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A Trump Voodoo Doll and 7 Other Highlights of the Nasty Women Show

Saturday night at "Nasty Women" (Photo: Nicole Disser)

Saturday night at “Nasty Women” (Photo: Nicole Disser)

By the time I arrived at Knockdown Center on Saturday night for day two of Nasty Women– the four-day, all-women exhibition and giant middle finger directed at Trump–the place had been all but cleaned out. All anyone could talk about was the “epic” turnout for opening night– even the shuttle bus driver sounded beat when he told me how he helped move “thousands” of people back and forth between Knockdown and the Jefferson stop.

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Shows this Week: Icons of Noise Do the Supergroup + Knockdown Stays Nasty

(Flyer via Knockdown Center/ 'Nasty Women' & 'Stay Nasty')

(Flyer via Knockdown Center/ ‘Nasty Women’ & ‘Stay Nasty’)

Stay Nasty 
Thursday January 12 through Sunday January 15 at Knockdown Center: first night free, $10 individual, $20 all access pass

Earlier we told you about Nasty Women, the massive new exhibition bringing a whopping 1,000 pieces of art made by 700 artists (all of them women and female-identifying) to Knockdown Center this Friday. The organizers have lined up a “very diverse” group for the everything’s-for-sale exhibition (if you buy it, you get to drag it out the door with you that day), which pretty much guarantees a feeding frenzy. Sounds scary? Well, suck it up and relish in the competition because, seriously, when’s the last time you truly got excited about anything? Plus, if you can bring yourself to cough up a hundo bill–at the very most, since the art work must be priced at $100 or less (yup, that even applies to the fancy sparkly art stars involved in the show)– you can feel like a somewhat sorta decent half-human because all the proceeds are going to Planned Parenthood.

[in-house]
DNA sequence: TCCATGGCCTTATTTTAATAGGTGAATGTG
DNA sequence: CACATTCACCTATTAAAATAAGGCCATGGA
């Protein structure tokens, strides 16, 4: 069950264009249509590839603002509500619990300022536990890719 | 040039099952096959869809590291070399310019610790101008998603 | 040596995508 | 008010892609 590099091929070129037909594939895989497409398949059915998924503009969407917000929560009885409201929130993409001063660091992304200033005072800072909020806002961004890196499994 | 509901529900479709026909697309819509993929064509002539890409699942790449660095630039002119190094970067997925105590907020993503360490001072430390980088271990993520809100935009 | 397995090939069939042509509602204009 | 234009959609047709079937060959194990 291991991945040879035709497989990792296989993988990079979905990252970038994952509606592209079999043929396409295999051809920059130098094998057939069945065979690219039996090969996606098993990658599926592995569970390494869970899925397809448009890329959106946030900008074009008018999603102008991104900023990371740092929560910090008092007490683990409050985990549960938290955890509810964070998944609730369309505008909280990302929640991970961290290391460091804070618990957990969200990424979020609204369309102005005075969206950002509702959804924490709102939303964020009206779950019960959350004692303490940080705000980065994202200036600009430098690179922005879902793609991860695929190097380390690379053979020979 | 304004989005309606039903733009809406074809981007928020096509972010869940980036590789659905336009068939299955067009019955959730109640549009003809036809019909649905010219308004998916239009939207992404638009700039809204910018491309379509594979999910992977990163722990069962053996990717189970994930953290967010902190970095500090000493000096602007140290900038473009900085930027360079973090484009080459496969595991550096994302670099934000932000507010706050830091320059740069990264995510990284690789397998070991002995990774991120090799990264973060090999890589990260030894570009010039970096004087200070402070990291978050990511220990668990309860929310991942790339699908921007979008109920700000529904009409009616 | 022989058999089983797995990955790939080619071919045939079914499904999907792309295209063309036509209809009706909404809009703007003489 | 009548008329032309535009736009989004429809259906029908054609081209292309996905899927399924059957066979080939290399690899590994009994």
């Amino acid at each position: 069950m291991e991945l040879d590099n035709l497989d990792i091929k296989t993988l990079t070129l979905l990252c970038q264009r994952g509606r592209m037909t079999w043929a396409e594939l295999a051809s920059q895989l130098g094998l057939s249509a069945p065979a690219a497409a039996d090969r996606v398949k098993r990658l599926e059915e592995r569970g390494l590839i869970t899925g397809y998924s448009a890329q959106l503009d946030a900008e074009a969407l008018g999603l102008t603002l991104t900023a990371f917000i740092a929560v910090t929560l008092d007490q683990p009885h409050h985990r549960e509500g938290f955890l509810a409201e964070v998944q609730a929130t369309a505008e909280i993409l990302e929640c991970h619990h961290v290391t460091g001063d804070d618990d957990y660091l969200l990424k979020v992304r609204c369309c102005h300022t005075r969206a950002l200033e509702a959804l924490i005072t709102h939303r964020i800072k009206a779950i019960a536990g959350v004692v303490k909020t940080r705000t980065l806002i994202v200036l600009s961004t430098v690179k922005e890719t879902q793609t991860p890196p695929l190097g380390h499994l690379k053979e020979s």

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More than 700 Artists Say They are Nasty Women, and Proud of It

(Flyer via Nasty Women/ Knockdown Center)

(Flyer via Nasty Women/ Knockdown Center)

A new art show opening this week is just the sort of hopeful omen we need really, really need right now, just one week before this horror show of an election culminates in Donald Trump’s inauguration, when he’ll make history as the Free World’s very first Twitter Troll in Chief. Nasty Women is proof that, even though we can expect many, many more deeply ignorant, casually misogynist remarks (like the one that inspired this show) to drop like so many pigeon poos from the stratospheric heights of Trump Tower, there are an even greater number of people out there who are refusing to let this stuff slide.

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Our Guide to This Year’s Scary-Good Halloween Parties

WEDNESDAY, OCT. 26

giphyGIFoween
Brooklyn Bazaar, 150 Greenpoint Ave., Greenpoint; 7pm; free